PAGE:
In our example, the Transport Information solution contains two projects. The first is a Visual Basic project called “Transport Info Maint” that creates an application for entering and editing information. The second project is a report project called “Transport Reports” that creates reports to present that information.

A report project always contains two folders. The Shared Data Sources folder contains connections to different sources of data for your reports. As the folder name implies, these data sources can be shared by multiple reports in the report project.

The second folder in the report project is the Reports folder, which contains the reports you create in Visual Studio. In Figure 1-3, the Reports folder contains two reports: Transport Types and Transport Inventory.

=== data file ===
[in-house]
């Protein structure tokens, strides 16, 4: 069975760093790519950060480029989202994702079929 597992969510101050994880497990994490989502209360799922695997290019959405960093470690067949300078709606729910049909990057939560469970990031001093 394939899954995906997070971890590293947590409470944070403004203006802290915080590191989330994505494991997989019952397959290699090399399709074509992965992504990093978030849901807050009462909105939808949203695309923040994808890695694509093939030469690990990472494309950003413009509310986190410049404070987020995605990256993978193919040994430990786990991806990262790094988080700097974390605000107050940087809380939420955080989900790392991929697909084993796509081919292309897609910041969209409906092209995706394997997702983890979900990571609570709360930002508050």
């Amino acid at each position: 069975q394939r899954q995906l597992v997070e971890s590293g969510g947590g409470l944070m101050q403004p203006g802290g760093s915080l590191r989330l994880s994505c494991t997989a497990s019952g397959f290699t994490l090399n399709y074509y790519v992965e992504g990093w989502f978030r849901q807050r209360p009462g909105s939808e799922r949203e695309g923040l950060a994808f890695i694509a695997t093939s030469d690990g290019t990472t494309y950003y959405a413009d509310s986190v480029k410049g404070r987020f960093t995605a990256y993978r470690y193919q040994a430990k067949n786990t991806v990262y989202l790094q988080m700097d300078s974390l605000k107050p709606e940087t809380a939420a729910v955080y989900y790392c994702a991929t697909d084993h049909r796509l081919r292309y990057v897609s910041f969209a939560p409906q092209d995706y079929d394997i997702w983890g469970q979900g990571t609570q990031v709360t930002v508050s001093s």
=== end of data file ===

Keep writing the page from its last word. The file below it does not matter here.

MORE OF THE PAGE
When you are editing a report project in Visual Studio, the Design window and the Fields window display information for one report at a time. If your project has multiple reports, you can switch among them by double-clicking a report in the Solution Explorer window.

Microsoft SQL Server 2000 Reporting Services
Microsoft SQL Server 2000 Reporting Services Step by Step (Pro-Step by Step Developer)
ISBN: 0735621063
EAN: 2147483647
Year: 2003
Pages: 109 © 2008-2017.